Microsoft has released the first beta build of Windows 11, now available to those enrolled in its Windows Insider Program.
Until today the only way users could get access to Windows 11 is through the installation of the Dev Preview, which Microsoft says is for “highly technical users.” The Dev Preview is also a rougher version of the OS, being a very early build.
According to Microsoft, the beta release is less volatile than the Dev Preview. Though users should still consider only installing the Beta on a test machine or second partition.
Before installing the Beta, users should first see if their PCs are compatible with Windows 11.
The Verge writes that figuring out if your hardware will work with Windows 11 has been notoriously tricky.
Windows 11’s system requirements are notably high for a Windows OS, but the company is using this testing phase to monitor how well 7th Gen Intel and AMD Zen 1 CPUs operate with the OS. Users interested in the Beta should check out Microsoft’s article about preparing for Insider builds to gauge hardware requirements.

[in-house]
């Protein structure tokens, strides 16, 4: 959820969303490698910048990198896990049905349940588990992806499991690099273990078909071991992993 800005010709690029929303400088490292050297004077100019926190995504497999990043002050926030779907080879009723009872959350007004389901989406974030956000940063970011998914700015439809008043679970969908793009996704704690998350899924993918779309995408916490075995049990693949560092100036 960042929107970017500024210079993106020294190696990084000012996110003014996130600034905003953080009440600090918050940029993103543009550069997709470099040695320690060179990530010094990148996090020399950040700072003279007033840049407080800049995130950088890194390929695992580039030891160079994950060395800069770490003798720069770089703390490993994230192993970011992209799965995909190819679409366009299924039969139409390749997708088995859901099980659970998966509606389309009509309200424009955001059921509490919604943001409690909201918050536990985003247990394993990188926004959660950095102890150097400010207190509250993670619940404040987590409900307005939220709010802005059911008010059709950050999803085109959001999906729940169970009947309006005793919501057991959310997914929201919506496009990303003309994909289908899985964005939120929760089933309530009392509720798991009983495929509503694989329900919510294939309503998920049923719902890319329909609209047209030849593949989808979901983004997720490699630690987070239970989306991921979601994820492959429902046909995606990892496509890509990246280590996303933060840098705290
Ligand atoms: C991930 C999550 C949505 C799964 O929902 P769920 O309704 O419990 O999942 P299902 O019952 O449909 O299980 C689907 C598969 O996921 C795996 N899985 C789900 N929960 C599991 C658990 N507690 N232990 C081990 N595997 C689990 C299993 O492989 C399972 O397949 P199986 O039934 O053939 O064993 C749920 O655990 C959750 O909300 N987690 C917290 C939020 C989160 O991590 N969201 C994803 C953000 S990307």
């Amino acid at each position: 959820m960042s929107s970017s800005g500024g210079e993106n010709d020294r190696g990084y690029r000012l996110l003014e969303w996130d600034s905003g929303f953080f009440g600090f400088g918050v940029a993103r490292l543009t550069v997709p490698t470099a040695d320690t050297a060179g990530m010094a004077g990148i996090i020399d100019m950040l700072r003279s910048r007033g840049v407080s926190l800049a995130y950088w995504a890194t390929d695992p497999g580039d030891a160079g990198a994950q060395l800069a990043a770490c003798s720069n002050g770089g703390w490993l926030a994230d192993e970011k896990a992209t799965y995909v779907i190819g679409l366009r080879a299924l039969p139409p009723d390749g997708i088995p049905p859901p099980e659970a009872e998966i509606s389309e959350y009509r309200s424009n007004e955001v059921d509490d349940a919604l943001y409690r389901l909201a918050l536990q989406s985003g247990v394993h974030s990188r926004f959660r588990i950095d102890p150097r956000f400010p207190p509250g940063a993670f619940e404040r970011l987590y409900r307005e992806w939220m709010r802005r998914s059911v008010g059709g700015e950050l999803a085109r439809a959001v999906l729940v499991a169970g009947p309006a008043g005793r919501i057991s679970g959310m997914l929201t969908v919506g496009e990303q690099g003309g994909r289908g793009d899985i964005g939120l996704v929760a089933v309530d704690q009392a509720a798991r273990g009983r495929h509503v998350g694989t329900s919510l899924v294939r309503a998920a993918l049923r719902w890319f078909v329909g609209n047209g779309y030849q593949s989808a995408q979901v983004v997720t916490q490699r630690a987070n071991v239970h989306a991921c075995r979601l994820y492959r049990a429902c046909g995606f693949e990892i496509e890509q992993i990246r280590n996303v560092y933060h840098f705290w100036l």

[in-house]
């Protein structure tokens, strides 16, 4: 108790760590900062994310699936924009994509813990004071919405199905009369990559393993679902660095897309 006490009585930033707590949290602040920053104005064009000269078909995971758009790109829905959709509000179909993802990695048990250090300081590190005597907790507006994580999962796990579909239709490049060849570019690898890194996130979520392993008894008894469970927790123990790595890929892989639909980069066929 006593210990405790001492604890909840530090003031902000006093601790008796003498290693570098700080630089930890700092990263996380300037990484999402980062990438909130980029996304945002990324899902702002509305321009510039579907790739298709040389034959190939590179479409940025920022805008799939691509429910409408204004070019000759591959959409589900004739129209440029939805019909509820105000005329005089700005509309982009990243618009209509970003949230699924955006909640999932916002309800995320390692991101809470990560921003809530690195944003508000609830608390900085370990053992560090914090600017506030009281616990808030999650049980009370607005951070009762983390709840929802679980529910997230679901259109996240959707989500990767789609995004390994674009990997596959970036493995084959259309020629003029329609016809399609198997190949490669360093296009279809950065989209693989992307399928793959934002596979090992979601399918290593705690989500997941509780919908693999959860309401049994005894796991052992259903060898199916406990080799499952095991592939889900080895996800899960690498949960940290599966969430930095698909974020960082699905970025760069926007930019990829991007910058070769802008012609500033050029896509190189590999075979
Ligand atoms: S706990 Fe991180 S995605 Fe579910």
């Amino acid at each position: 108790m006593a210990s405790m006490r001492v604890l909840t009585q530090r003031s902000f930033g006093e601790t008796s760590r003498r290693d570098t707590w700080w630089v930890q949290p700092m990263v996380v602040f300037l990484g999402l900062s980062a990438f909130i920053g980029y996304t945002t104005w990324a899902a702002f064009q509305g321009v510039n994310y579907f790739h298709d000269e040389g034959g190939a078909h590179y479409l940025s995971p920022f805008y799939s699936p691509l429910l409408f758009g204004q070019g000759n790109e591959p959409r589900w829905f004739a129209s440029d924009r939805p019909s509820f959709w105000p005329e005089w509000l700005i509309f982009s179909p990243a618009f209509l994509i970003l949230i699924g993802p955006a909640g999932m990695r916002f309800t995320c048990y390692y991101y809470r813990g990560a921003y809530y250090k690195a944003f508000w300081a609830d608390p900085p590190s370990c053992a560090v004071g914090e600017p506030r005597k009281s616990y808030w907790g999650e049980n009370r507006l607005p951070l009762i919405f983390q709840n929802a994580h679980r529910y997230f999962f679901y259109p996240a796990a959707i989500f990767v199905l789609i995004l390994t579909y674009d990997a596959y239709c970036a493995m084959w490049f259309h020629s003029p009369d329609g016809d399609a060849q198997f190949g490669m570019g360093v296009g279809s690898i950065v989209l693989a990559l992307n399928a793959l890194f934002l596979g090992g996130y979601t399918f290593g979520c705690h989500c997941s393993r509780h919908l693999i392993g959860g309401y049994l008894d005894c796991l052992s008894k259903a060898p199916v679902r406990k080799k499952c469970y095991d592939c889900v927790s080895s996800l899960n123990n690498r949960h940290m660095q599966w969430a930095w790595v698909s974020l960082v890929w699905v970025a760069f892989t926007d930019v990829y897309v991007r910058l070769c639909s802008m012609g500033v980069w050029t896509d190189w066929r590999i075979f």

Can Your PC Run Windows 11?
Microsoft has said that Windows 11 will be a free update to users who are running a legitimate copy of Windows 10, however, the new OS’ system requirements may hamper users with older PCs to run it well.
Some older machines may not be able to run Windows 11 at all, since there will no longer be support for a 32-bit version of Windows. Windows 11 will still be able to support 32-bit apps, though.
The minimum RAM requirements have been quadrupled – from 1GB for the previous OS to 4GB. A stocky increase for a Windows OS, though generally under what is expected of new PCs today.
The storage requirements for Windows 11 will be another big barrier for users, needing a whopping 64GB to install. Windows 10 64-bit only requires 20GB. Storage space for further updates, which there inevitably will be, is not taken into account in the requirements.